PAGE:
by Andie Parazo, Talent Recruitment Associate



Like many first-generation college students, I had little knowledge of how to succeed in college and no one to turn to for help. I had no idea what to do with my life until I took Sociology of Education. I strongly identified with my professor’s background and her struggles; not only did she have curly dark hair and tan skin like I have, but she came to the US with little English and no money, just like my family. I grew to aspire to achieve just as much as she achieved. During class, she told me why I didn’t see people like me– people with immigrant parents, people who look like me, etc.– in college. I left each class with a strong desire to make change and positively impact my community through education. I couldn’t sit around while people from my races didn’t have the resources to finish high school and had no opportunity to go to college. I knew I had to do something. 

When I graduated from college, I became a teacher at a charter school in Houston, Texas. I loved my kids, but I didn’t receive the support I needed, and the impact that I wanted to make wasn’t in the classroom. I wanted to learn more about how to reduce disparities between students of color and their white peers, so I left my teaching job in July, packed my bags, and drove to Massachusetts to start a year-long master’s program in education and to intern at Boston Public Schools as a Teacher Diversity Intern. There, I found some answers.

In graduate school, my belief that teachers are the change-makers became rooted in research. Numerous studies show that one way to create positive change for students of color is to have more teachers of color. Not only do teachers of color have unique knowledge of the experiences of scholars of color, but they are more likely to have cultural competence (many white teachers have this as well) and serve as role-models for students of color. Studies also show that, across the country, we lack teachers of color and teachers with diverse experiences. I decided I wanted to work at an organization that values teachers of color and teachers with diverse experiences.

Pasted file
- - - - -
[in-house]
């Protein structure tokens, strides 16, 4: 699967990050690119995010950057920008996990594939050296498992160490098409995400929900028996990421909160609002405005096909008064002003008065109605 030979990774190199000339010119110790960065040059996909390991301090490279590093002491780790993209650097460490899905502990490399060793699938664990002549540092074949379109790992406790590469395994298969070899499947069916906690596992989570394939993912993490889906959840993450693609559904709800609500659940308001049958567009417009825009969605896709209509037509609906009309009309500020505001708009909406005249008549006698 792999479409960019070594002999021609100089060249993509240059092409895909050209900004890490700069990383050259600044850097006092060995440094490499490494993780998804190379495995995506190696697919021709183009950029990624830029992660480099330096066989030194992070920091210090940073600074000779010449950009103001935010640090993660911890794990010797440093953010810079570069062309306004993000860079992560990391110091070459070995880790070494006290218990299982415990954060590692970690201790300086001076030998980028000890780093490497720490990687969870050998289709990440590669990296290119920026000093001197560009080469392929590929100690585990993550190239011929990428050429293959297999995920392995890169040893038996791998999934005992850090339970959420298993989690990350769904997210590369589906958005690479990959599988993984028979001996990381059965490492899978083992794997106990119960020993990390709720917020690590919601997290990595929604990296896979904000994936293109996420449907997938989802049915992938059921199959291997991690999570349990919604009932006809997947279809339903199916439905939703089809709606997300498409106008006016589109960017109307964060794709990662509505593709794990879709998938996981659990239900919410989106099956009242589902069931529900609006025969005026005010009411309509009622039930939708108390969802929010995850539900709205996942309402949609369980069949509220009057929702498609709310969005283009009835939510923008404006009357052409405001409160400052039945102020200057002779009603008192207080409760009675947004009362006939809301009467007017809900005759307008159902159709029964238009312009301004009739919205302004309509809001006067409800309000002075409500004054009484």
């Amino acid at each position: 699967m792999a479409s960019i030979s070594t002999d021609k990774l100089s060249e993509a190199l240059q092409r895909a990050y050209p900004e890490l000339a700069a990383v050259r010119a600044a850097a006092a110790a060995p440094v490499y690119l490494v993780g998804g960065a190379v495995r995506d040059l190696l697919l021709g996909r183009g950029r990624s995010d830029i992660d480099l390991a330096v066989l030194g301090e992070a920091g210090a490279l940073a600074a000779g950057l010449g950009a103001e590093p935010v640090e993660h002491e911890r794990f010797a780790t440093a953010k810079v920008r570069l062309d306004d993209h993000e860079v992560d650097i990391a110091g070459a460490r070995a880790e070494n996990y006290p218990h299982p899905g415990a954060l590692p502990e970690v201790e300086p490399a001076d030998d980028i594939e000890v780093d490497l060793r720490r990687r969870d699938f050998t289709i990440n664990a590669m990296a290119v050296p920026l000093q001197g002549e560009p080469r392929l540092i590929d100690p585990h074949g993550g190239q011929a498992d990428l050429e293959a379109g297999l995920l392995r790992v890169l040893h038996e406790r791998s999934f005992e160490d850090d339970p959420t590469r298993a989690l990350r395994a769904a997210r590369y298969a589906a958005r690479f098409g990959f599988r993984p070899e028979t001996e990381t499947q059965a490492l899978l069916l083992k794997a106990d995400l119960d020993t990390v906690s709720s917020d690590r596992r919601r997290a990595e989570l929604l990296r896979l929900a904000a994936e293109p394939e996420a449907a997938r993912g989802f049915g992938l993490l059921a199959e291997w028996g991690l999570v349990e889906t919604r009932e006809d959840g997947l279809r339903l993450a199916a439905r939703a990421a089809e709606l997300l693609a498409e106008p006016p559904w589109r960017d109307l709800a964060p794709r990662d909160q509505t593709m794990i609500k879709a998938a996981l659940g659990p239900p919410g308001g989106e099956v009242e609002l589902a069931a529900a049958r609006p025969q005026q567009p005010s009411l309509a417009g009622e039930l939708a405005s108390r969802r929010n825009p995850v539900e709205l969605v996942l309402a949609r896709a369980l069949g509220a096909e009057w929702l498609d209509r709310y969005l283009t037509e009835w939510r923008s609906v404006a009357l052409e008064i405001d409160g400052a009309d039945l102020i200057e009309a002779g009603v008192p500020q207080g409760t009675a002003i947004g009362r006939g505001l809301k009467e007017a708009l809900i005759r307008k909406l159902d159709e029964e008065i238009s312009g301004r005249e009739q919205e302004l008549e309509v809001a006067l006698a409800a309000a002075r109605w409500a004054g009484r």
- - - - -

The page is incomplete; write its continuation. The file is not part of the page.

At BVP, I am constantly held to high expectations (which studies show isn’t the case for persons of color everywhere) and given the tools to surpass those expectations. Most importantly, I’m no longer the sole advocate for diversity like I am in most settings that I am a part of, and I am part of an organization that values the diverse and nuanced perspective that I’ve gained. Each day, I’m glad that the scholars at BVP can benefit from having teachers who are making efforts to value instead of neutralize differences.

As a Talent Recruitment Associate first and foremost, I want to find the best teachers for our scholars. My hope is that each new hire for the 2015-16 school year will not only have quality teaching skills, but will be culturally responsive and value the diversity that BVP has to offer. This, I admit, is a difficult task, and I face obstacles daily. Motivation to overcome these obstacles, however, comes easily; when I start to struggle at work, I think about how I didn’t have a teacher that I could relate to until I got to college, and how through our similarities, that teacher inspired me to create positive change. Even though this work is challenging, I know that every scholar deserves a teacher in every classroom who can do the same for them. 

As we kick off our recruitment season, I also invite you to help support this work.  You can see new job postings on our career portal. Please consider sharing relevant postings with your networks. Thank you for helping us find rockstar teachers and leaders for the scholars we serve.